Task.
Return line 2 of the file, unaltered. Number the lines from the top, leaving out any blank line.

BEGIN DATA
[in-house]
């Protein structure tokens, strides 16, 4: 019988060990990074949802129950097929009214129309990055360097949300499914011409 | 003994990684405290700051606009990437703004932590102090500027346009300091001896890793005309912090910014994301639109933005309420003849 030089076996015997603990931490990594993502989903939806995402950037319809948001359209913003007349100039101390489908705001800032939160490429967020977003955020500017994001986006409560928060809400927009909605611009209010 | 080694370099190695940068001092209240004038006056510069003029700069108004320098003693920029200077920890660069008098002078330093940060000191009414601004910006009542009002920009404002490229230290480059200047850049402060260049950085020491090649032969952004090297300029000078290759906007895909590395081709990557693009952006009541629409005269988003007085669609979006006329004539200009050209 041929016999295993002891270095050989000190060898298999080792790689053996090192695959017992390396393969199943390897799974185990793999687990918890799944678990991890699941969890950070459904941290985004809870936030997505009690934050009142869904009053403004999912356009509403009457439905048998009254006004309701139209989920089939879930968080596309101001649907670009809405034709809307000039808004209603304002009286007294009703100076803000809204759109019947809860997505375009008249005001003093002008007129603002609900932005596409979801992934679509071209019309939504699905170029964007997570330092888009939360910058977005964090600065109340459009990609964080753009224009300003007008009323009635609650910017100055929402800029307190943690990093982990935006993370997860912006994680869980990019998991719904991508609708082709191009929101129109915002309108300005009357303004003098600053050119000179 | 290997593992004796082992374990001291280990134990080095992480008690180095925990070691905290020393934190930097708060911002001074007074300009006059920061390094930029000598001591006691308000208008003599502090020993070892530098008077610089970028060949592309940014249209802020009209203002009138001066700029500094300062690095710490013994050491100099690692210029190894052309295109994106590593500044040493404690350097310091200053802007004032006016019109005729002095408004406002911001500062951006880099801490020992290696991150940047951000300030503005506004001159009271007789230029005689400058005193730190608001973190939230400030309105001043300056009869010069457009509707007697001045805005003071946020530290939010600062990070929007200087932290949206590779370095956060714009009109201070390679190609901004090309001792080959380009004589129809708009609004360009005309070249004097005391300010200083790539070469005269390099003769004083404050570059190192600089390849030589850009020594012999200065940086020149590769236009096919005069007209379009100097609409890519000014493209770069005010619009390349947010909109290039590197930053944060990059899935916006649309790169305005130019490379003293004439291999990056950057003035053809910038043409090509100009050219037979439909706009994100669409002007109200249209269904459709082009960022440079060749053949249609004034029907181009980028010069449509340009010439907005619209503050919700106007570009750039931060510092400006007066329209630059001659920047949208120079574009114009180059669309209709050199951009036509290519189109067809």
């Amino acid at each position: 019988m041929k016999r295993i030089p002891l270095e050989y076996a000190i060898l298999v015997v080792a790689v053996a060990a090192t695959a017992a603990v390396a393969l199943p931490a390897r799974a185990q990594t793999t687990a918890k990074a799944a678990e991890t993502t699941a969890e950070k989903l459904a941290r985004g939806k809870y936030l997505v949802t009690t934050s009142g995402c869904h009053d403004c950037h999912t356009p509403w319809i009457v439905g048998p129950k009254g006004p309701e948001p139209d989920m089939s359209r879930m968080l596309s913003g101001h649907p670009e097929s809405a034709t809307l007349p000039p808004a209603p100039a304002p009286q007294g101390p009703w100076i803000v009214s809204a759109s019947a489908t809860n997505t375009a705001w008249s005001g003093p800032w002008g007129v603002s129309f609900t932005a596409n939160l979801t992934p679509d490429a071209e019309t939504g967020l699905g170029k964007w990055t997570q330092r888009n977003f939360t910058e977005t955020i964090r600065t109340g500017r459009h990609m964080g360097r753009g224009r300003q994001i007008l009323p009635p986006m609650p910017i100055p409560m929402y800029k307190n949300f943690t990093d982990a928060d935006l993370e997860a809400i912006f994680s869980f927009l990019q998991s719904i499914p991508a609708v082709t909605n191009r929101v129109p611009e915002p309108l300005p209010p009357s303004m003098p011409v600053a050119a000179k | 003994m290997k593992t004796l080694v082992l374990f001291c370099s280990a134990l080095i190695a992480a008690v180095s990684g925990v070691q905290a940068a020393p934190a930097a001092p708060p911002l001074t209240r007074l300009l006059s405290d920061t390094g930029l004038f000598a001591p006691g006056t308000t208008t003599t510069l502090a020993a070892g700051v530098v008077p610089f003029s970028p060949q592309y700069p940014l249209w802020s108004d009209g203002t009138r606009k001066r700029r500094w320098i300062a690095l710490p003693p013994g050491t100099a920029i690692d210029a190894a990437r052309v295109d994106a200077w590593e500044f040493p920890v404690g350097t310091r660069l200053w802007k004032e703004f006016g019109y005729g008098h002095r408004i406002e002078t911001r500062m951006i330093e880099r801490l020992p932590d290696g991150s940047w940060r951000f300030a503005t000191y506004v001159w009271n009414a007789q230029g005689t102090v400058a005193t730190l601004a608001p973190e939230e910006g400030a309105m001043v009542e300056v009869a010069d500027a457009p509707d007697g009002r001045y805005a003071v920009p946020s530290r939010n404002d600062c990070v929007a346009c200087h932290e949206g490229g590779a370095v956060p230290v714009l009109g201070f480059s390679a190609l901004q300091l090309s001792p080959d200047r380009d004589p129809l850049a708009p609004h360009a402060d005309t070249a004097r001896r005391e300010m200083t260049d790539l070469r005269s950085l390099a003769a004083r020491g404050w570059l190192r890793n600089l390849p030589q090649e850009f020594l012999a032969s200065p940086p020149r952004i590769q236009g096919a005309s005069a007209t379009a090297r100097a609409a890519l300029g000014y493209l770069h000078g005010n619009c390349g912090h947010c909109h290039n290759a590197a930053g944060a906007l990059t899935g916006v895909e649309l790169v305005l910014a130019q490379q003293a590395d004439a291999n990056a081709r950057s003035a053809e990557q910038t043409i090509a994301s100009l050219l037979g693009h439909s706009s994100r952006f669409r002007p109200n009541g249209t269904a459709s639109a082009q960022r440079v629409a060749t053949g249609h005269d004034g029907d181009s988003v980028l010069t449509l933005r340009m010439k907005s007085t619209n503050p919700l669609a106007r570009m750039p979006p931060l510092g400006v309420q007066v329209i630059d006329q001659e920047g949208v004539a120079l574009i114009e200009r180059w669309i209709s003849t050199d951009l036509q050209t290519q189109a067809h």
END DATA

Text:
């Protein structure tokens, strides 16, 4: 019988060990990074949802129950097929009214129309990055360097949300499914011409 | 003994990684405290700051606009990437703004932590102090500027346009300091001896890793005309912090910014994301639109933005309420003849 030089076996015997603990931490990594993502989903939806995402950037319809948001359209913003007349100039101390489908705001800032939160490429967020977003955020500017994001986006409560928060809400927009909605611009209010 | 080694370099190695940068001092209240004038006056510069003029700069108004320098003693920029200077920890660069008098002078330093940060000191009414601004910006009542009002920009404002490229230290480059200047850049402060260049950085020491090649032969952004090297300029000078290759906007895909590395081709990557693009952006009541629409005269988003007085669609979006006329004539200009050209 041929016999295993002891270095050989000190060898298999080792790689053996090192695959017992390396393969199943390897799974185990793999687990918890799944678990991890699941969890950070459904941290985004809870936030997505009690934050009142869904009053403004999912356009509403009457439905048998009254006004309701139209989920089939879930968080596309101001649907670009809405034709809307000039808004209603304002009286007294009703100076803000809204759109019947809860997505375009008249005001003093002008007129603002609900932005596409979801992934679509071209019309939504699905170029964007997570330092888009939360910058977005964090600065109340459009990609964080753009224009300003007008009323009635609650910017100055929402800029307190943690990093982990935006993370997860912006994680869980990019998991719904991508609708082709191009929101129109915002309108300005009357303004003098600053050119000179 | 290997593992004796082992374990001291280990134990080095992480008690180095925990070691905290020393934190930097708060911002001074007074300009006059920061390094930029000598001591006691308000208008003599502090020993070892530098008077610089970028060949592309940014249209802020009209203002009138001066700029500094300062690095710490013994050491100099690692210029190894052309295109994106590593500044040493404690350097310091200053802007004032006016019109005729002095408004406002911001500062951006880099801490020992290696991150940047951000300030503005506004001159009271007789230029005689400058005193730190608001973190939230400030309105001043300056009869010069457009509707007697001045805005003071946020530290939010600062990070929007200087932290949206590779370095956060714009009109201070390679190609901004090309001792080959380009004589129809708009609004360009005309070249004097005391300010200083790539070469005269390099003769004083404050570059190192600089390849030589850009020594012999200065940086020149590769236009096919005069007209379009100097609409890519000014493209770069005010619009390349947010909109290039590197930053944060990059899935916006649309790169305005130019490379003293004439291999990056950057003035053809910038043409090509100009050219037979439909706009994100669409002007109200249209269904459709082009960022440079060749053949249609004034029907181009980028010069449509340009010439907005619209503050919700106007570009750039931060510092400006007066329209630059001659920047949208120079574009114009180059669309209709050199951009036509290519189109067809």